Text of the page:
Let’s take an example. Azerbaijan-based NEQSOL Holding saw its 2019 investment in Caucasus Online, an internet service provider, stonewalled and expropriated by Georgia in 2020. Foreign ownership of strategic assets, including internet communications, can bring political costs to the leaders that allow them. So, in this case, NEQSOL was up against a steady current from the start. Once it became misaligned with government officials, there was no backstop of soft leverage to block the expropriation. NEQSOL had not made a significant investment in Georgia’s local communities through CSR, nor did it create major employment opportunities for the local workforce. Eventually, Georgia’s political leadership said the transaction did not have their necessary consent. NEQSOL claimed that its transaction was wrongfully targeted. The subjectivity surrounding the decision suggests that NEQSOL was entirely relying on the hard leverage of the government and may have been ill prepared for such a harsh judgement.

Lever 2: Public opinion as an ally
Even in authoritarian regimes, leaders want to keep domestic public opinion on their side. When locals feel they have a vested interest in the success of an enterprise, we can say the firm has soft leverage. Local communities can become antibodies against unfair treatment by urging decision makers to protect an enterprise that they support – either because they think it brings them benefits or sometimes simply for ideological reasons (for instance, because they see it being unjustly attacked by a domestic corrupt regime that they, too, despise).

International public opinion also matters. For one, FDI flows remain the most important external source of finance in many emerging markets where the leadership prioritizes it to drive economic growth. They understand that a successful track record of foreign investments can become a signpost for future endeavors, and their desire to keep investors happy may result in officials leveraging their own power over the state apparatus to support international enterprises.

In addition to direct economic (FDI) impacts of keeping international public opinion appeased, the instant and widespread flow of global information can also shape an emerging country’s standing on the international stage on other issues – such as tourism and security – in the eyes of Western governments and non-governmental institutions, who still maintain influence over the country.

A favorable public opinion requires a committed reputation management strategy. This can be achieved through crafting a narrative about the value benefits provided by the firm to the local people as well as by spotlighting a victimized firm’s rightful standing in the face of unfair and biased treatment by the authorities. Social media offers some ideal platforms to reach local populations as they are less likely to be censored.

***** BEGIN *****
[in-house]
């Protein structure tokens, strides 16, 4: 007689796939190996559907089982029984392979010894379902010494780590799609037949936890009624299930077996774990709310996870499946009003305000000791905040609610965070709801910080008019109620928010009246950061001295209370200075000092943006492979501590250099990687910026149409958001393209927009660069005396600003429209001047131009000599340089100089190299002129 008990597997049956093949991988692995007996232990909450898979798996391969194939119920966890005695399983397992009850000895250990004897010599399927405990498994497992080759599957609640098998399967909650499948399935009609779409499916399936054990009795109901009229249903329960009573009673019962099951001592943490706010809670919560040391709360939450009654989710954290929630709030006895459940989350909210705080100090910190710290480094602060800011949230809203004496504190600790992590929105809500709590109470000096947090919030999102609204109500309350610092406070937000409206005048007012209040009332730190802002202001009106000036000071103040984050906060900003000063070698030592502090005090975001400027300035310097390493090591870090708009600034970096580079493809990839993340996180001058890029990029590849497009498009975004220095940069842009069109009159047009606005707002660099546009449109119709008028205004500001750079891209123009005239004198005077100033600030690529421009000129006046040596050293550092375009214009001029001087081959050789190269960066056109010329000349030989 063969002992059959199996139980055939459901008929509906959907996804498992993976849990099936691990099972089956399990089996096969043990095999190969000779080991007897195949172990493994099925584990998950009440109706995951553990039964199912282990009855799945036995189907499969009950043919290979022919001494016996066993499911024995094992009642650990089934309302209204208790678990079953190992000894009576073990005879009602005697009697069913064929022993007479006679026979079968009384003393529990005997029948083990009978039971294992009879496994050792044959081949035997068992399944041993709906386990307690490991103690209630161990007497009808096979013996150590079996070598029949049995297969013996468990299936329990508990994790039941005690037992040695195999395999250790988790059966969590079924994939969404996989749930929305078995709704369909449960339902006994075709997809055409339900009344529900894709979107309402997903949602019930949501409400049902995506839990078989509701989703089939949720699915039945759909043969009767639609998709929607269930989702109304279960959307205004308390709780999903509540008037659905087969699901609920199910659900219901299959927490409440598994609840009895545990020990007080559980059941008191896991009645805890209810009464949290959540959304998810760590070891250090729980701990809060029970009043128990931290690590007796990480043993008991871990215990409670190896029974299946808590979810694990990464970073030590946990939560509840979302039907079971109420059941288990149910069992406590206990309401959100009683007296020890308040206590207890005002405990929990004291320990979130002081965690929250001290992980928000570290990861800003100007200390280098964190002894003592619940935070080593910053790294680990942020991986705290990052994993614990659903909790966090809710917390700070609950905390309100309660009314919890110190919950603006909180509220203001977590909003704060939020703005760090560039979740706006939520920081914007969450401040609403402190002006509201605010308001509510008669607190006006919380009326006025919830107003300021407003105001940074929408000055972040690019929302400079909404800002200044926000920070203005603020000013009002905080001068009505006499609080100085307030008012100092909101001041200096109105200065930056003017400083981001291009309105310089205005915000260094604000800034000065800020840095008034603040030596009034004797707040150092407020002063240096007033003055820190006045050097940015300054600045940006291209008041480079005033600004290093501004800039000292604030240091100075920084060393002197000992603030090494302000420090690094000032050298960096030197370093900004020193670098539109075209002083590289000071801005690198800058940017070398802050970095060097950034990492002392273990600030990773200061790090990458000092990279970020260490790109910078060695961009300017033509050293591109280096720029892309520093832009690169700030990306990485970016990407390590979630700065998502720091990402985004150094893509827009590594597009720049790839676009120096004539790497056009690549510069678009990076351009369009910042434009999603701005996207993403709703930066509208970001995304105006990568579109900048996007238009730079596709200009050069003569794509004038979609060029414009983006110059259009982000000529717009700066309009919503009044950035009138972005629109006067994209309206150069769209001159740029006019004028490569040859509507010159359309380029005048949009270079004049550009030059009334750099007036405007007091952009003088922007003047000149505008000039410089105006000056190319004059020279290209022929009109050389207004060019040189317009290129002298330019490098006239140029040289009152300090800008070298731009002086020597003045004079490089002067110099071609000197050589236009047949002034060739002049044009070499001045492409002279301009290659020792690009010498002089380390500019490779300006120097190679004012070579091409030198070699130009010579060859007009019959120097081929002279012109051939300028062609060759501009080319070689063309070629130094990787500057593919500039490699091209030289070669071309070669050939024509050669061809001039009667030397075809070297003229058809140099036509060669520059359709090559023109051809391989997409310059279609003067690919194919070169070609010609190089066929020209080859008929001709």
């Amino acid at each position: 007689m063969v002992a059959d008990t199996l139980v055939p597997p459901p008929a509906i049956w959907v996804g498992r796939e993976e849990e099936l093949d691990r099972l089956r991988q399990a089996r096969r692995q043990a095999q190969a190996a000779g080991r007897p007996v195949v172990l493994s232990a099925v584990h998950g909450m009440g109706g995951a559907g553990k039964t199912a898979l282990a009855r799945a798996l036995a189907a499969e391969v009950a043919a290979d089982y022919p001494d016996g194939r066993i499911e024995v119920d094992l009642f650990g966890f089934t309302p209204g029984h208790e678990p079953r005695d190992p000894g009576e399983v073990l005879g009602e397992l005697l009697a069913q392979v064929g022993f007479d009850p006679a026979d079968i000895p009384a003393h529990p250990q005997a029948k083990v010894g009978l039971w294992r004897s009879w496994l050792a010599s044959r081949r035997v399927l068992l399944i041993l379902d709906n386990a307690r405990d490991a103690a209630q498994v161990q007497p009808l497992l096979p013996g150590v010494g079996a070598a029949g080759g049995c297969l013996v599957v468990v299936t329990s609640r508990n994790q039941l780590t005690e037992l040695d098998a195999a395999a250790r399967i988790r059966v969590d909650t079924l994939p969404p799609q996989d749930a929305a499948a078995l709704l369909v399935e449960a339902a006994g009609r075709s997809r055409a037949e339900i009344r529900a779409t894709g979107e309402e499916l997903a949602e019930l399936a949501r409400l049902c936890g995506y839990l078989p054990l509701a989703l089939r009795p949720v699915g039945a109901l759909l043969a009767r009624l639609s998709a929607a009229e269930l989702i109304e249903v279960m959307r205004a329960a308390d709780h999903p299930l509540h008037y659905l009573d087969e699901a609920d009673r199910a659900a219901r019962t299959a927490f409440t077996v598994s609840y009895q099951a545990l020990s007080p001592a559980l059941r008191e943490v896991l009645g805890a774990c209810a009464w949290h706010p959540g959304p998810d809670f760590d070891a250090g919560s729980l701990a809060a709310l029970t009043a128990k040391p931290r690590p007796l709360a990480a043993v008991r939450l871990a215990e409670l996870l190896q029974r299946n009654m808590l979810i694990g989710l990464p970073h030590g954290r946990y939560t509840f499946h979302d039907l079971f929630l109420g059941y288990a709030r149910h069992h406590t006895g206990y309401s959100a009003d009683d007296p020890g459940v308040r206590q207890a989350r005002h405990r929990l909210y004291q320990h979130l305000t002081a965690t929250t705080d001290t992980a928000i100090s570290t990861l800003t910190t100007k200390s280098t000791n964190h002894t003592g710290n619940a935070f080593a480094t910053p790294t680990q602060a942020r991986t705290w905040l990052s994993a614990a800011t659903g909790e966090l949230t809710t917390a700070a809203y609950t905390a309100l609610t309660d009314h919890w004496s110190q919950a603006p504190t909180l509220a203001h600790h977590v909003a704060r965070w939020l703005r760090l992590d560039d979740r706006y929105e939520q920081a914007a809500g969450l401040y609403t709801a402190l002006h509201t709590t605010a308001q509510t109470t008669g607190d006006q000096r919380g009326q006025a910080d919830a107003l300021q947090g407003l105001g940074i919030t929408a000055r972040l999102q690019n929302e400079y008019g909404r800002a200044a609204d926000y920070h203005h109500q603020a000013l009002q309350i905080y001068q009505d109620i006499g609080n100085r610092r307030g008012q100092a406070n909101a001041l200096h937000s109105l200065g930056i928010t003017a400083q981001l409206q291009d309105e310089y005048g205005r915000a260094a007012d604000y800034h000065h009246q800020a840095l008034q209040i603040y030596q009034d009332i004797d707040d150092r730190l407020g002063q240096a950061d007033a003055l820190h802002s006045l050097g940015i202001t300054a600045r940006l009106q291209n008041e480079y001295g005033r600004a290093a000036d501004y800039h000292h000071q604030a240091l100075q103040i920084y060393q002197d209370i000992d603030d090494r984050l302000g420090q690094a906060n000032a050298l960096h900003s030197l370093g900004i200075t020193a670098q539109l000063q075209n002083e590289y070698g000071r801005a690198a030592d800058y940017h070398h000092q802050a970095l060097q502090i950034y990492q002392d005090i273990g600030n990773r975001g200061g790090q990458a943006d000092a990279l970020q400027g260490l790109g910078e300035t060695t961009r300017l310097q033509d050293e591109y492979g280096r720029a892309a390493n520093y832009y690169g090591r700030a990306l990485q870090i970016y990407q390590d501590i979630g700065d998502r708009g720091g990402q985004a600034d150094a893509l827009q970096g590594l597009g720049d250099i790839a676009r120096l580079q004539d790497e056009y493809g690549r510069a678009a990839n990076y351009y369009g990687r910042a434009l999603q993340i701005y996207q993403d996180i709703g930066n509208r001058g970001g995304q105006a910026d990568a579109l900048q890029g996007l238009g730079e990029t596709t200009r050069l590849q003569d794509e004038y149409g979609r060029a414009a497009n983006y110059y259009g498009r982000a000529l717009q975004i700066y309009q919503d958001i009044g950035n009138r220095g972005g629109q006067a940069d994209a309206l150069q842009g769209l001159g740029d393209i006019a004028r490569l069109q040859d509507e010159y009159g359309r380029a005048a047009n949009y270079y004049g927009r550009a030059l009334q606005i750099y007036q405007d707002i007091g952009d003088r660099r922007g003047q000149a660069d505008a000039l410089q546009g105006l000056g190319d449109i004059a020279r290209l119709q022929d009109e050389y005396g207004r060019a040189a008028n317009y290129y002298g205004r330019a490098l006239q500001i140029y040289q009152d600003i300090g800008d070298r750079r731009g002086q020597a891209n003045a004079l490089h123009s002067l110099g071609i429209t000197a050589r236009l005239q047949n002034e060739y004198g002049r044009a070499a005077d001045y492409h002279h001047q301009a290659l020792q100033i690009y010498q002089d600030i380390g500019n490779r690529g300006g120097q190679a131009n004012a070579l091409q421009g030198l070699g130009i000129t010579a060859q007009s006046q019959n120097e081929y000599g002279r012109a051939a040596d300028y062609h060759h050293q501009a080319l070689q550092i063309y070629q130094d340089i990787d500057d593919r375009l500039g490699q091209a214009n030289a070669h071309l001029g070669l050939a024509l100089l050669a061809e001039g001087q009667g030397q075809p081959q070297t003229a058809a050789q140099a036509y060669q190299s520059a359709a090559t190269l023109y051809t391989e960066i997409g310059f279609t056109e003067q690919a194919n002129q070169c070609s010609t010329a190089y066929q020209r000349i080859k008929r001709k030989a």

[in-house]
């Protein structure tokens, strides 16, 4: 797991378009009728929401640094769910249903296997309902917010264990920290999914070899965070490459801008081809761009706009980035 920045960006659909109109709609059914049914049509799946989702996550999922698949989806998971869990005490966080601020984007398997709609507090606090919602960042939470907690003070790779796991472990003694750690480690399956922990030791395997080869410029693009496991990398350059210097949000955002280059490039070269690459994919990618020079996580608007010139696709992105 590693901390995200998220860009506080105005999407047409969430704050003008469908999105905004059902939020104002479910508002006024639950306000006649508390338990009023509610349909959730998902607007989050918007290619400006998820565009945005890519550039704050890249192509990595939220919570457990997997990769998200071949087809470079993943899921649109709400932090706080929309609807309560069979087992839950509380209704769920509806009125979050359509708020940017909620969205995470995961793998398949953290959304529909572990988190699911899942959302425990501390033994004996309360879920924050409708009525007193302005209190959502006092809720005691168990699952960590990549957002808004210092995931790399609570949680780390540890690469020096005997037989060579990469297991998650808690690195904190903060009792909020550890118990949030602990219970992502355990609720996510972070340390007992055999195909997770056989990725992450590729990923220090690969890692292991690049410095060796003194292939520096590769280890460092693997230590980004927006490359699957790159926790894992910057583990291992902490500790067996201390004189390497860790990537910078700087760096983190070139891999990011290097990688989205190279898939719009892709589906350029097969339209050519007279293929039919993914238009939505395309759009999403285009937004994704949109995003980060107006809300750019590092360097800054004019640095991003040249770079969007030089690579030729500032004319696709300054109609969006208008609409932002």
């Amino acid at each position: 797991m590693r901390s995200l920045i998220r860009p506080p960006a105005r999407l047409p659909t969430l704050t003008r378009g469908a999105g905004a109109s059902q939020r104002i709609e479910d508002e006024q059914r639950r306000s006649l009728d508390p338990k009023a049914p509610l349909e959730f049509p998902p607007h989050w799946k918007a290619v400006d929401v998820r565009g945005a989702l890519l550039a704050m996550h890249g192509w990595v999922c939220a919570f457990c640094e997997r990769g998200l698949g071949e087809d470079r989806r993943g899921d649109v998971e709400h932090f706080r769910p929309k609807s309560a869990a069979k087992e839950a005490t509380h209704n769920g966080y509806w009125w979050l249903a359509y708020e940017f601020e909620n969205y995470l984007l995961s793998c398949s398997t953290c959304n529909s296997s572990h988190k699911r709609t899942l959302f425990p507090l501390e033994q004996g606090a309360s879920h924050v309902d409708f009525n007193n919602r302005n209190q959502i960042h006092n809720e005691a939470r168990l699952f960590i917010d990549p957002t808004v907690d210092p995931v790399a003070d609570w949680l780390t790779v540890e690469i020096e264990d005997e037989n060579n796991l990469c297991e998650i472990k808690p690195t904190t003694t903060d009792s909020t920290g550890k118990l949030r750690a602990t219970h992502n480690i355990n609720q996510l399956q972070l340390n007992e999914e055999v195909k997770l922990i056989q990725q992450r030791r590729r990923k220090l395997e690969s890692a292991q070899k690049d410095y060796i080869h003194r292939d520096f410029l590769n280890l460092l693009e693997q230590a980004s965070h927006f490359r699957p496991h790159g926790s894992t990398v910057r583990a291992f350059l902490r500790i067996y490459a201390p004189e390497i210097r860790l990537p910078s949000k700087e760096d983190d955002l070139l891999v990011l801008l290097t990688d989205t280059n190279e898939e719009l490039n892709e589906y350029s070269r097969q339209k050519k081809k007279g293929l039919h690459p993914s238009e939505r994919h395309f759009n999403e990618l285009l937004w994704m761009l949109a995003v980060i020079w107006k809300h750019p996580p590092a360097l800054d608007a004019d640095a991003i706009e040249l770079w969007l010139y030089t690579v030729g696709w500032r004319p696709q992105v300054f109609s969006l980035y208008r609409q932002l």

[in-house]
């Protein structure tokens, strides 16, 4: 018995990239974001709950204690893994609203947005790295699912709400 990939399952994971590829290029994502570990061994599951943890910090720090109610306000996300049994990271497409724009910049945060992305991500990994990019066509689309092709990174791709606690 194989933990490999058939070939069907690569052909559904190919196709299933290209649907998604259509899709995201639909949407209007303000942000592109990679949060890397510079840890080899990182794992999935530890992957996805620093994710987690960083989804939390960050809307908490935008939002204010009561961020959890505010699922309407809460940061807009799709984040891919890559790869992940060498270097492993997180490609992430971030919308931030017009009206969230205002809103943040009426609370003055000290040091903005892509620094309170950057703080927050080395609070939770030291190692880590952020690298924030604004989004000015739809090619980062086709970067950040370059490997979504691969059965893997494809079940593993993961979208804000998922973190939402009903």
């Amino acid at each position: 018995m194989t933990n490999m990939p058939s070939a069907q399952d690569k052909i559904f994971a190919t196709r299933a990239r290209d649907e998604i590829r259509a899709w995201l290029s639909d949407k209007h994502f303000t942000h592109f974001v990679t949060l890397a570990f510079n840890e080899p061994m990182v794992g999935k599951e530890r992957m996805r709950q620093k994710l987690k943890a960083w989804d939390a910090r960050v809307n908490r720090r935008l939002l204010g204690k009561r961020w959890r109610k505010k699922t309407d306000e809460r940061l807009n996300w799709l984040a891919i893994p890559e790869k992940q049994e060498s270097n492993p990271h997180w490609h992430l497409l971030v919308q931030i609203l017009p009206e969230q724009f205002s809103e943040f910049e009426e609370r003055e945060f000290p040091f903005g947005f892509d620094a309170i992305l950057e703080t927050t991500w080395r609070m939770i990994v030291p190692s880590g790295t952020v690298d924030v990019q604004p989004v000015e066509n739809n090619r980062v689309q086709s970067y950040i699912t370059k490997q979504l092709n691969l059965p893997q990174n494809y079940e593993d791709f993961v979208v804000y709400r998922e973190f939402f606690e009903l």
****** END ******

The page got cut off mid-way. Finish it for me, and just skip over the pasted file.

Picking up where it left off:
Lever 3: Positive relationship with regime leaders
In some countries where checks and balances do not work as they do in democratic societies, being afoul with power elites can quickly render any enterprise inoperable. Prior to entering China, Google miscalculated the value the Chinese Communist Party placed on regime preservation. The value their search engine brought to the country’s knowledge economy was eclipsed by a conflict with the government over censorship. Google had to choose between sticking to its principles on free speech and withdrawing its search engine. Ultimately, Google chose to withdraw.

Successful NGOs and corporations have found it helpful to invest in developing relationships with key individuals to provide their organizations with what they often call a “top cover”. While some form of alignment with a local regime is desirable for many companies, they may have a hard time finding methods of doing this within legal bounds. If unprepared local managers find themselves pressured to bribe their way into good favor with officials, they seriously risk subjecting their firm to foreign corrupt practices violations and possibly even severe penalties.

Understanding leverage from the perspective of leaders requires a knowledge of how tribalism works. Regime leadership is backed by a community that supports it and benefits from it. The community is an interconnective web of businesses, organizations and government officials. Bonded by political or ethnic loyalty, they operate as a hive, commandeering control of the state by populating key positions in government as well as in the state apparatus. Regimes, in essence, are tribes.
In a country divided into rivaling communities contesting for control, a lot more than money and influence is at stake if a regime topples. In tribal societies, it is not uncommon for victorious actors to take crippling measures against rivals, including former incumbents of high positions. A leverage comes from working with the tribal forces that can lift actors to power and bring them down.